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Natural graphite hopefuls encouraged to persist amid China synthetic preference

Chinese graphite downstream players have surprised CRU Group by stating a preference for synthetic graphite over natural graphite as a route to anode production, but the business intelligence firm encouraged natural graphite hopefuls at a Perth, Western Australia conference that their product still had a better future.

CRU Senior Consultant Toby Green told the Lithium & Battery Metals Conference on March 20 that his firm was "taken aback" to find that in its survey in the second half of 2018 of 12 anode, spherical graphite and expandable graphite producers and "deep processing" companies, eight of them believe the market is heading towards synthetic.

While that defied much of the market rhetoric thus far which declares natural graphite as the more cost competitive route to anodes, CRU maintains that is still the case. Synthetic feed stocks are becoming tighter and environmental regulations are strengthening in China, but natural graphite is showing "very positive signs."

Green said the market is realizing that the steps towards creating a low-cost natural graphite anode are based on reducing the amount of loss through the spheroidization process by having a harder graphite flake, and by purifying the material more before it reaches the end user, so the purification steps at the end are not as emission-intensive.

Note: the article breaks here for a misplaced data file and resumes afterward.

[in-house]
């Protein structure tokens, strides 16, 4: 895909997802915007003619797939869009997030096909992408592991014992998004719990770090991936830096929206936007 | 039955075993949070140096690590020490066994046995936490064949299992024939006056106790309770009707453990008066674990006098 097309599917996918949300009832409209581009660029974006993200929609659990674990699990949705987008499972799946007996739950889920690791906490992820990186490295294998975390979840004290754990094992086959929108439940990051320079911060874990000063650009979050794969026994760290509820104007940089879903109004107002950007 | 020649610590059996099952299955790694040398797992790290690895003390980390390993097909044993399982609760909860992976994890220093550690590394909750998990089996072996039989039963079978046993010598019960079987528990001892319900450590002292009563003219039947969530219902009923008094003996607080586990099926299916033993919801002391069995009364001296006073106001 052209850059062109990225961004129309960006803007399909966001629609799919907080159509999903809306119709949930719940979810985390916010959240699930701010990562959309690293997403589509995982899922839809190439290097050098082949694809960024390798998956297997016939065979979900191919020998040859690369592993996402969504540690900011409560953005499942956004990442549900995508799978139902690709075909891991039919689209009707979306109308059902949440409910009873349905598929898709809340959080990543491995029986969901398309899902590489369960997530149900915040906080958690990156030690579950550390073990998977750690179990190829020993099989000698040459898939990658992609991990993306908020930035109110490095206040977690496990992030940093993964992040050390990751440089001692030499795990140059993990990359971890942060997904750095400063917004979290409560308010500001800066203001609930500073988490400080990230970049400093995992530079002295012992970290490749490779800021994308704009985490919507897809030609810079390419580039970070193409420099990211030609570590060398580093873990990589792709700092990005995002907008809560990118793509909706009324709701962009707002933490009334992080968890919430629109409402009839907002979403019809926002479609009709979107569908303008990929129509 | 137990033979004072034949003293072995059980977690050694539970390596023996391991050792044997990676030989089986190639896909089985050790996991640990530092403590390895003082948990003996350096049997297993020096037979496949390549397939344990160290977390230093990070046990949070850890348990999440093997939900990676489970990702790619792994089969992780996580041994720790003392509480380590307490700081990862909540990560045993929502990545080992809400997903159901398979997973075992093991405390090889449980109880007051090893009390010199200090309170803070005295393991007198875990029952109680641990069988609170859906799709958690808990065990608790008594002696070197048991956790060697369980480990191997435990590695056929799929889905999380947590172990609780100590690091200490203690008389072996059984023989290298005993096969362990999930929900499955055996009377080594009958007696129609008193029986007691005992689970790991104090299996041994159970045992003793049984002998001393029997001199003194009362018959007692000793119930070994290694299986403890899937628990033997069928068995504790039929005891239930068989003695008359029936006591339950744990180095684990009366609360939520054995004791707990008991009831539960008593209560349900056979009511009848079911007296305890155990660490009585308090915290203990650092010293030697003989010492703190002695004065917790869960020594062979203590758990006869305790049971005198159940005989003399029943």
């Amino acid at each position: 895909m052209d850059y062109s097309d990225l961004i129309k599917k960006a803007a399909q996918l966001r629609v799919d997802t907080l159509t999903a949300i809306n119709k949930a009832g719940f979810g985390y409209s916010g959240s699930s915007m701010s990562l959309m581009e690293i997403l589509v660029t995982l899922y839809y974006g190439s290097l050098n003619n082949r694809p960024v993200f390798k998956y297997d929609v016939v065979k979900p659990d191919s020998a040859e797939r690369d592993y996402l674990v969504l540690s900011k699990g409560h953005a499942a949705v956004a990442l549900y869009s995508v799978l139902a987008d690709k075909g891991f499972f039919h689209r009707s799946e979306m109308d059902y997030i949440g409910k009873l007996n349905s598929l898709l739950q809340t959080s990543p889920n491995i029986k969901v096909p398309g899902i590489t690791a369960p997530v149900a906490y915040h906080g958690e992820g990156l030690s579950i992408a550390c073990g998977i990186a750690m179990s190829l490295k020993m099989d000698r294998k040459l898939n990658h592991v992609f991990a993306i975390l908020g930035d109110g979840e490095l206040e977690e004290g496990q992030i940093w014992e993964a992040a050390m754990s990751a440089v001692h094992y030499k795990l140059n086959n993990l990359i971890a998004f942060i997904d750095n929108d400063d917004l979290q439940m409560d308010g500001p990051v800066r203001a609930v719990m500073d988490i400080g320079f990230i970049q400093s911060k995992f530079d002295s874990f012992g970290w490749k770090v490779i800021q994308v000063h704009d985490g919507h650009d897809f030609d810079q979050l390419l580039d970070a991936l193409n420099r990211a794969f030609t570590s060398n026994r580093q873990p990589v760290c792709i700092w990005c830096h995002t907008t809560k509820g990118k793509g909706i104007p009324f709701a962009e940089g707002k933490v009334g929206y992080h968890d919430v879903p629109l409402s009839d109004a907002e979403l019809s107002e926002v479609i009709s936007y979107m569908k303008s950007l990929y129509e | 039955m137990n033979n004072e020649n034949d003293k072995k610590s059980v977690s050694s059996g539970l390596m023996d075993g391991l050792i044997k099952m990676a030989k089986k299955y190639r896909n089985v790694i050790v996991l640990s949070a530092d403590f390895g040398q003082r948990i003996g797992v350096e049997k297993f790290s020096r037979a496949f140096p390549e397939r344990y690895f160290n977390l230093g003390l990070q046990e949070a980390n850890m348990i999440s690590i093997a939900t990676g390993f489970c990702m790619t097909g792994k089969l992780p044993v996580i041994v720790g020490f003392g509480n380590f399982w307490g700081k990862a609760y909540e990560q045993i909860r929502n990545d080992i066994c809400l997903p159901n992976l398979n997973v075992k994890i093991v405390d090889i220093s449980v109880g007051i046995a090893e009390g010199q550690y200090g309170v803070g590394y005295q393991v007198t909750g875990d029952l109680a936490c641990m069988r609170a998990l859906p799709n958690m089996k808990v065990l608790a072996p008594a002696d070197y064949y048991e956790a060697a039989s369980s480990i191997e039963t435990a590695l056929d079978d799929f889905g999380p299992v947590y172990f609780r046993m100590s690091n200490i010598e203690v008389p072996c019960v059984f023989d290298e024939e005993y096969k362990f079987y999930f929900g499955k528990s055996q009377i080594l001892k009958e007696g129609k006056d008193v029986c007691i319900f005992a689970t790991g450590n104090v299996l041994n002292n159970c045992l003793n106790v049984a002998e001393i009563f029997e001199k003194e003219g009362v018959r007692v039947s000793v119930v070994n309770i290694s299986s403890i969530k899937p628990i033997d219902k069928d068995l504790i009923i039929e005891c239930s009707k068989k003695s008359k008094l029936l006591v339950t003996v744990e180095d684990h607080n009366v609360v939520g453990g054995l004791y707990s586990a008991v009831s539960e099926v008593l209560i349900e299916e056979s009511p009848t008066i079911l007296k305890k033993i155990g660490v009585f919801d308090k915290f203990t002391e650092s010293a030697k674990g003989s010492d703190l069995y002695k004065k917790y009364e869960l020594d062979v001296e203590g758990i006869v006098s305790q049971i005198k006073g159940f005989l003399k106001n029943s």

Yet he warned that natural graphite hopefuls need first to "get past Syrah Resources Ltd., which can expand production in Mozambique with a brownfields development more cost effectively than any greenfields project."

Green also noted that some graphite hopefuls have been around for a decade or more without reaching production because of the considerable financing hurdle, even though it is not that capital intensive. He compared them to West Australian lithium producer Pilbara Minerals Ltd., which went from first drill hole to production in four years.

In graphite, Green said "the banks simply aren't confident at the moment that the story holds up to the capex" that graphite hopefuls are proposing.

He noted several strategies ASX-listed hopefuls are taking to jump the finance hurdle, including some who are targeting a different market than Syrah.

For example, Syrah does not have a large endowment of larger flakes, instead producing large supplies of small flake graphite used in lithium-ion batteries.

Different markets

Hexagon Resources Ltd. Managing Director Mike Rosenstreich, a former resources banker at Rothschild Australia, acknowledged the financing challenge but told S&P Global Market Intelligence on March 22 that he does not see Syrah as a competitor to his own McIntosh project in Western Australia, as they are aiming at different markets.

While he conceded that Syrah had an impact on the market volumetrically with its flake sent to China, its quarterly cash balances suggest it is receiving low prices for it.

He also understands that Syrah still has some processing challenges to overcome, as much reprocessing needs to be done in China to get its product to the quality to that which Hexagon or South Australia-based rival Renascor Resources Ltd. are looking to be producing concentrate.

Rosenstreich sees the "Syrah effect" as a "double edged sword," in that if it fails, the market will not believe smaller hopefuls can succeed, but if Syrah succeeds, then "everybody thinks they'll flood the market."

However, Green said it does not matter if the market is full.

"If you can persuade people you can come in at the lowest end of the cost curve then you will always find a room in some financier's heart, and displace existing material," he said.